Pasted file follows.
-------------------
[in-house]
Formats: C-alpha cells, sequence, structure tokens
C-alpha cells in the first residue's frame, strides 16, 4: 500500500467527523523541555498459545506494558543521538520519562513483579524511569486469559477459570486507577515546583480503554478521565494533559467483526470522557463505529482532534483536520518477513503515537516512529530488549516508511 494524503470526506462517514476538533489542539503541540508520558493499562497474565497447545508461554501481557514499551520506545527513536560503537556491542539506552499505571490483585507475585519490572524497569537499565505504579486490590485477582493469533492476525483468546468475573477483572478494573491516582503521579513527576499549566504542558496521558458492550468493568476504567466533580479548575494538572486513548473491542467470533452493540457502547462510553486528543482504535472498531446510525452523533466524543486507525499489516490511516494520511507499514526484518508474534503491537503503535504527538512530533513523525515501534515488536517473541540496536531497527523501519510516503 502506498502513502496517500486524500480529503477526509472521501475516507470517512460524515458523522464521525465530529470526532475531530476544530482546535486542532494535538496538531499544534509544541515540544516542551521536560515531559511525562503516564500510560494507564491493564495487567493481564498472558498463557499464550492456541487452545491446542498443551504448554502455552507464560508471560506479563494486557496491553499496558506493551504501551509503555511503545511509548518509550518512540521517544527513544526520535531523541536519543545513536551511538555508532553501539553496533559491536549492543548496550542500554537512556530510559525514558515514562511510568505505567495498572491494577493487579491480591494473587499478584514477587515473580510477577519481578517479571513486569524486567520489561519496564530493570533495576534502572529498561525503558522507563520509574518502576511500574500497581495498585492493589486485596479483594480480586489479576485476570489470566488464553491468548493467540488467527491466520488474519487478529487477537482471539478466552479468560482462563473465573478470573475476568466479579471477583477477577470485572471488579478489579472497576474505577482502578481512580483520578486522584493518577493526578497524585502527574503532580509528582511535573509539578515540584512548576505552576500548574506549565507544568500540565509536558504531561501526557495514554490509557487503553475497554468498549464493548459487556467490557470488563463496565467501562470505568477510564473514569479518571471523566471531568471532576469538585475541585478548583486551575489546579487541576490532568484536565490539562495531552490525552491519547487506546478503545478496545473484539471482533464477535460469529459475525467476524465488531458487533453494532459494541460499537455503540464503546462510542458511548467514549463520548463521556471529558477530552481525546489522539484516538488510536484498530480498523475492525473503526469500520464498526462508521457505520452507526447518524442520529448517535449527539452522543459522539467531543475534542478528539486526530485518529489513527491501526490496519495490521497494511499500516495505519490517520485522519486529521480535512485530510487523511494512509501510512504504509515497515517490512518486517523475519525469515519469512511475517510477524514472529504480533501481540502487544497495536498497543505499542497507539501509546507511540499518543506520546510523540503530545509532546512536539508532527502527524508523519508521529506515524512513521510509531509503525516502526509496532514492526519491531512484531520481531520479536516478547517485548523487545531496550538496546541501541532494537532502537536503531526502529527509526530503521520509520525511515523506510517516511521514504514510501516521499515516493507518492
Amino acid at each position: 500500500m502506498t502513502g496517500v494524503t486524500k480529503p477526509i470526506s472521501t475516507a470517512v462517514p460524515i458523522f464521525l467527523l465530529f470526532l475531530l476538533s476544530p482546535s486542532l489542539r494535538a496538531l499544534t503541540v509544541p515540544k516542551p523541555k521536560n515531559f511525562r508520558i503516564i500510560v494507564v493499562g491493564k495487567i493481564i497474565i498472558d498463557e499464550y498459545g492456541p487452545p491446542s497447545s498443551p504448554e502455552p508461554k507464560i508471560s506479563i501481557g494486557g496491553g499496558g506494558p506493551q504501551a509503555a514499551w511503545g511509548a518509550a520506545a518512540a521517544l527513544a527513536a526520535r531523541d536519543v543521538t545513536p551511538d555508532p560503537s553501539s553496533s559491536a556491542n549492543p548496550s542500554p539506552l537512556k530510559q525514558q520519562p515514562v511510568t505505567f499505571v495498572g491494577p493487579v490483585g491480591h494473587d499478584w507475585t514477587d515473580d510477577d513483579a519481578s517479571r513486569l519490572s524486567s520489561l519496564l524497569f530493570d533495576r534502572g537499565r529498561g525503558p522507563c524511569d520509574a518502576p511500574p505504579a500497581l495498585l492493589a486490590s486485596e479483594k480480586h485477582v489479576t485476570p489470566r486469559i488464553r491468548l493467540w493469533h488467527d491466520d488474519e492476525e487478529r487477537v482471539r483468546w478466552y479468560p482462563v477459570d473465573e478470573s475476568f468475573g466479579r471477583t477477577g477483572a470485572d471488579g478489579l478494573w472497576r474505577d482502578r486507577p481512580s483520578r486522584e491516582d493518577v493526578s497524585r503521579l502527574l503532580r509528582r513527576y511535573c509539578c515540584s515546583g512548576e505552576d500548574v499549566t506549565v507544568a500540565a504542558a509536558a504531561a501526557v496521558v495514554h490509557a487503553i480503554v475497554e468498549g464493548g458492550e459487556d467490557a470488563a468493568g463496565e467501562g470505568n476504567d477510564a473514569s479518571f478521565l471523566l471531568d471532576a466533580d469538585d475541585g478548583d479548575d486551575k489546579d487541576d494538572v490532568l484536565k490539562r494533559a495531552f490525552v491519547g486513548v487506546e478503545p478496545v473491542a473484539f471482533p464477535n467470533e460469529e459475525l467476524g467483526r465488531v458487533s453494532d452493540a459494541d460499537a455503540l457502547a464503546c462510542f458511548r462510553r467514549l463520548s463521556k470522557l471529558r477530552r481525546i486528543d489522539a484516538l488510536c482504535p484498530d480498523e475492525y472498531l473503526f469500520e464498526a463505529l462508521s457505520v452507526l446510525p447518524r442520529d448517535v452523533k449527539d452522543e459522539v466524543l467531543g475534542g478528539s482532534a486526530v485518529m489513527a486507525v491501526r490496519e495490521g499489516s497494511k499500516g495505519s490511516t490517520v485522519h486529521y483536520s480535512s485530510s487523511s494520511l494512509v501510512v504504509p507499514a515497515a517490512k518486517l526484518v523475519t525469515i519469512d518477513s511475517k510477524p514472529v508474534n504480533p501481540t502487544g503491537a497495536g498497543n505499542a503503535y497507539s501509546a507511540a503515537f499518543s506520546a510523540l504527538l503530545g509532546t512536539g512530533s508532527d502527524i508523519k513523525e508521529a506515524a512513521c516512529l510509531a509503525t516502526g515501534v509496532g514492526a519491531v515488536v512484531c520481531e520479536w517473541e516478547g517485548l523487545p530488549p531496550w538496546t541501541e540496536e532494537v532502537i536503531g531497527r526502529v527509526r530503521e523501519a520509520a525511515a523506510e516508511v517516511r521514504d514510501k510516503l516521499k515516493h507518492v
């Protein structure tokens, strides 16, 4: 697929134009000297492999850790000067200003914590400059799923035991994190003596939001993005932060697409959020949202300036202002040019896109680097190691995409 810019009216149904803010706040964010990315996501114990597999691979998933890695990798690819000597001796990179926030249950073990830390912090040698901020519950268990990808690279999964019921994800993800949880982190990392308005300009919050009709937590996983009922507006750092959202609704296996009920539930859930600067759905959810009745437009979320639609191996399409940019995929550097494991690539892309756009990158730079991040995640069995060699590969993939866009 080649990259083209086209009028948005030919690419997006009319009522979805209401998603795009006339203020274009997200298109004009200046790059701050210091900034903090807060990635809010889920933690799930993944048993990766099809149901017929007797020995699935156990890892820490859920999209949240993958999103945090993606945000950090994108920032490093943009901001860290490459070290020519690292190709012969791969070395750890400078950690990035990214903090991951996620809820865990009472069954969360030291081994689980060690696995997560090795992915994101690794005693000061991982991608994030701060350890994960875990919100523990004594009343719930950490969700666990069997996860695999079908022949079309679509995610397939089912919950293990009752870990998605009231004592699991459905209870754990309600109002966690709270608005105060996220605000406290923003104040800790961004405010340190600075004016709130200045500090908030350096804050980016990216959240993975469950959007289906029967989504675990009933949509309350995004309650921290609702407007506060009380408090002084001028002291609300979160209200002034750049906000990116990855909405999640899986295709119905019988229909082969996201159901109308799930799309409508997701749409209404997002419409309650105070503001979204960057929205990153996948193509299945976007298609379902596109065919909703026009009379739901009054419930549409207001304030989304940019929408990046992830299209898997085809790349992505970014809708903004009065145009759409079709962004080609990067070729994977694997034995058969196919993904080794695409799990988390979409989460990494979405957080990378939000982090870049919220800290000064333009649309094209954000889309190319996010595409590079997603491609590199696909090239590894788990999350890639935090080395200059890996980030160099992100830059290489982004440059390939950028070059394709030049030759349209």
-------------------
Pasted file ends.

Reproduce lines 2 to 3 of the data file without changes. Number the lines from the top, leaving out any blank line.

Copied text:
Formats: C-alpha cells, sequence, structure tokens
C-alpha cells in the first residue's frame, strides 16, 4: 500500500467527523523541555498459545506494558543521538520519562513483579524511569486469559477459570486507577515546583480503554478521565494533559467483526470522557463505529482532534483536520518477513503515537516512529530488549516508511 494524503470526506462517514476538533489542539503541540508520558493499562497474565497447545508461554501481557514499551520506545527513536560503537556491542539506552499505571490483585507475585519490572524497569537499565505504579486490590485477582493469533492476525483468546468475573477483572478494573491516582503521579513527576499549566504542558496521558458492550468493568476504567466533580479548575494538572486513548473491542467470533452493540457502547462510553486528543482504535472498531446510525452523533466524543486507525499489516490511516494520511507499514526484518508474534503491537503503535504527538512530533513523525515501534515488536517473541540496536531497527523501519510516503 502506498502513502496517500486524500480529503477526509472521501475516507470517512460524515458523522464521525465530529470526532475531530476544530482546535486542532494535538496538531499544534509544541515540544516542551521536560515531559511525562503516564500510560494507564491493564495487567493481564498472558498463557499464550492456541487452545491446542498443551504448554502455552507464560508471560506479563494486557496491553499496558506493551504501551509503555511503545511509548518509550518512540521517544527513544526520535531523541536519543545513536551511538555508532553501539553496533559491536549492543548496550542500554537512556530510559525514558515514562511510568505505567495498572491494577493487579491480591494473587499478584514477587515473580510477577519481578517479571513486569524486567520489561519496564530493570533495576534502572529498561525503558522507563520509574518502576511500574500497581495498585492493589486485596479483594480480586489479576485476570489470566488464553491468548493467540488467527491466520488474519487478529487477537482471539478466552479468560482462563473465573478470573475476568466479579471477583477477577470485572471488579478489579472497576474505577482502578481512580483520578486522584493518577493526578497524585502527574503532580509528582511535573509539578515540584512548576505552576500548574506549565507544568500540565509536558504531561501526557495514554490509557487503553475497554468498549464493548459487556467490557470488563463496565467501562470505568477510564473514569479518571471523566471531568471532576469538585475541585478548583486551575489546579487541576490532568484536565490539562495531552490525552491519547487506546478503545478496545473484539471482533464477535460469529459475525467476524465488531458487533453494532459494541460499537455503540464503546462510542458511548467514549463520548463521556471529558477530552481525546489522539484516538488510536484498530480498523475492525473503526469500520464498526462508521457505520452507526447518524442520529448517535449527539452522543459522539467531543475534542478528539486526530485518529489513527491501526490496519495490521497494511499500516495505519490517520485522519486529521480535512485530510487523511494512509501510512504504509515497515517490512518486517523475519525469515519469512511475517510477524514472529504480533501481540502487544497495536498497543505499542497507539501509546507511540499518543506520546510523540503530545509532546512536539508532527502527524508523519508521529506515524512513521510509531509503525516502526509496532514492526519491531512484531520481531520479536516478547517485548523487545531496550538496546541501541532494537532502537536503531526502529527509526530503521520509520525511515523506510517516511521514504514510501516521499515516493507518492